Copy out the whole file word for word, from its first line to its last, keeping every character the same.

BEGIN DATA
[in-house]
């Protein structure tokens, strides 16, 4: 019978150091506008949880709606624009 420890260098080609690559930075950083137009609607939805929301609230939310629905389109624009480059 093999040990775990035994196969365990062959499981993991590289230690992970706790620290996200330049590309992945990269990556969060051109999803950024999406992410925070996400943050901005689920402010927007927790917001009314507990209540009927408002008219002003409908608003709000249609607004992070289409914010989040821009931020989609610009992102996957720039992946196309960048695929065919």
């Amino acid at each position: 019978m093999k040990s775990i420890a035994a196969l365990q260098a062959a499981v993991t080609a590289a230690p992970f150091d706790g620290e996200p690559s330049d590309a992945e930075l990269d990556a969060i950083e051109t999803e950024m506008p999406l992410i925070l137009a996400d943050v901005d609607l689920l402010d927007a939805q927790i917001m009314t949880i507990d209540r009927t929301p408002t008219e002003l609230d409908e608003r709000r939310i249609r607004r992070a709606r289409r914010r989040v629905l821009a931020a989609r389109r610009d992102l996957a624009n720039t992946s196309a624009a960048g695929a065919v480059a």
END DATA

[in-house]
């Protein structure tokens, strides 16, 4: 019978150091506008949880709606624009 420890260098080609690559930075950083137009609607939805929301609230939310629905389109624009480059 093999040990775990035994196969365990062959499981993991590289230690992970706790620290996200330049590309992945990269990556969060051109999803950024999406992410925070996400943050901005689920402010927007927790917001009314507990209540009927408002008219002003409908608003709000249609607004992070289409914010989040821009931020989609610009992102996957720039992946196309960048695929065919």
């Amino acid at each position: 019978m093999k040990s775990i420890a035994a196969l365990q260098a062959a499981v993991t080609a590289a230690p992970f150091d706790g620290e996200p690559s330049d590309a992945e930075l990269d990556a969060i950083e051109t999803e950024m506008p999406l992410i925070l137009a996400d943050v901005d609607l689920l402010d927007a939805q927790i917001m009314t949880i507990d209540r009927t929301p408002t008219e002003l609230d409908e608003r709000r939310i249609r607004r992070a709606r289409r914010r989040v629905l821009a931020a989609r389109r610009d992102l996957a624009n720039t992946s196309a624009a960048g695929a065919v480059a």